The Importance of Layer Organization in Product Retouching. Part III

This is the third part of the article by our guest Australian Commercial Digital Retoucher Peter Worthington. Start with Part I here: The Importance of Layer Organization in Commercial Retouching – Part I.

Part II can be found here: The Importance of Layer Organization in Product Retouching – Part II.

Grouping Related Layers

You’re probably starting to get your head around where your individual layers are now and where you need to place certain elements. In the next step, I’m going to demonstrate how I group similar layers so I can progress to the stage of actual retouching and compositing.

I’m going to use the glassware image as an example to show you how I group layers. For the purpose of this tutorial, I’ve selected a very simple image in terms of retouching, but one that is sufficiently complex that the photographer had to shoot numerous individual frames so I would be able to create the final product image out of composited elements.

For this particular brief, each of the glasses had separate capture files for the liquid and other components that needed to be placed in the hero image. As a result, the photographer shot only the glassware without liquids for the hero, knowing that I was going to be placing all those pieces in during retouching. I’m only going to focus on the beer glass in this tutorial so you can get a general idea of the basic compositing that is common in a lot of product retouching.

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After setting up my file as previously described, I create a group, or subfolder, and include all of the frames captured by the photographer that relate to the beer glass and call it “BEER” (note that this subfolder stays inside my “RETOUCHING” folder). Next, I make a selection from my beer glass path (move the cursor over the path and hold down the Command key while clicking the path) and, making sure I have the “BEER” subfolder selected, I add a layer mask to “BEER” by clicking the “Add Layer Mask” button found at the bottom of the layers panel.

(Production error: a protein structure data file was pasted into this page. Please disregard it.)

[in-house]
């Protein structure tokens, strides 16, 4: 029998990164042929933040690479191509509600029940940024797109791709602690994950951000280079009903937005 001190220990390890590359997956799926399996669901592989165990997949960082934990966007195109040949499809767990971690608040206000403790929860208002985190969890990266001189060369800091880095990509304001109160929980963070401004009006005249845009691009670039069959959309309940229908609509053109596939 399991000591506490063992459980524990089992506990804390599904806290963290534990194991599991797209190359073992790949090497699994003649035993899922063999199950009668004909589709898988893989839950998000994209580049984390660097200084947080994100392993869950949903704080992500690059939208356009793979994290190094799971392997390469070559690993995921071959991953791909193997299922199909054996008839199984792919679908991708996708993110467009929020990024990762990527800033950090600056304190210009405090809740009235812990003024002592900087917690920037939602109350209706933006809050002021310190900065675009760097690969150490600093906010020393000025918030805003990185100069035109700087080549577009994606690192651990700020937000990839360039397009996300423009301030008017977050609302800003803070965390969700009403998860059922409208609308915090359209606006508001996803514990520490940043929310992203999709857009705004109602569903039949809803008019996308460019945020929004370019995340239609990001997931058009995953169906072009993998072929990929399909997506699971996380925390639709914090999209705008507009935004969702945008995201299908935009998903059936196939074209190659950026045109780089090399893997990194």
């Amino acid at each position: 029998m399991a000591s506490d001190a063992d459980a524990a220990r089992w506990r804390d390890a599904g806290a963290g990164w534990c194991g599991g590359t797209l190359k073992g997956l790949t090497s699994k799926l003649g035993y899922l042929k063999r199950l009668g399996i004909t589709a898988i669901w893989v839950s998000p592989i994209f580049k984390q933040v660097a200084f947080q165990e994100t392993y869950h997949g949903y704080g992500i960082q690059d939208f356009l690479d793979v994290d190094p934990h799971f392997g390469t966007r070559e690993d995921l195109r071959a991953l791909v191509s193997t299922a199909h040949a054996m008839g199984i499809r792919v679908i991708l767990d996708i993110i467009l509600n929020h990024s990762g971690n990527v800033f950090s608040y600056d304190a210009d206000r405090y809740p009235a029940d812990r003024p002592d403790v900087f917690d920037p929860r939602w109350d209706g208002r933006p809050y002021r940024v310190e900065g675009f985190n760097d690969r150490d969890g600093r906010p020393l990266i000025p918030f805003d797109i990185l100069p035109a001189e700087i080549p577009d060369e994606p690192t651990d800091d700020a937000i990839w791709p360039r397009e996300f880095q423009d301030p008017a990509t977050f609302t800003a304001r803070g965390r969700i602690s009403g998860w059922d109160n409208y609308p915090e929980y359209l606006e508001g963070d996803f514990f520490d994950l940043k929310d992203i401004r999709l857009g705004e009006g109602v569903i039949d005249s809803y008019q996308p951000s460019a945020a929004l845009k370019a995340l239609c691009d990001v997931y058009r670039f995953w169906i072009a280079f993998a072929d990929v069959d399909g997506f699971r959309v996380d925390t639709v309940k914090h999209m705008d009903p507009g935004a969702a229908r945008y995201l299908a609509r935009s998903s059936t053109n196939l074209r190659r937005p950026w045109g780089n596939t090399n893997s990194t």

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With my example image, the photographer supplied me with a capture for the liquid and one for the beer head. Since my layers are already in my masked “BEER” subfolder, I know that when I brush in these elements, they will stay within the bounds of the subfolder mask.

I start by brushing in the liquid on the layer mask, then move to the next layer and brush in the beer head. There’s a very good chance I will need a new blank layer on top of these individual parts to apply general heal/clone/airbrush cleanups.

For your own work, repeat this process as many times as you need, by creating more and more subfolders in your “RETOUCHING” folder. Don’t forget to clearly name your layers so you can find the folder quickly. Your layers panel will probably look something like this after you’ve repeated it enough times:

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After you have grouped these layers and completed your retouching work, you will move on to colour grading your work file. I’ve found that when you start adding adjustment layers in different areas, it becomes more difficult to edit your image because layers start stacking up very quickly and things have a tendency to get messy.

In the final part of this tutorial, I’ll be discussing colour grading and adjustments layers.

 

 

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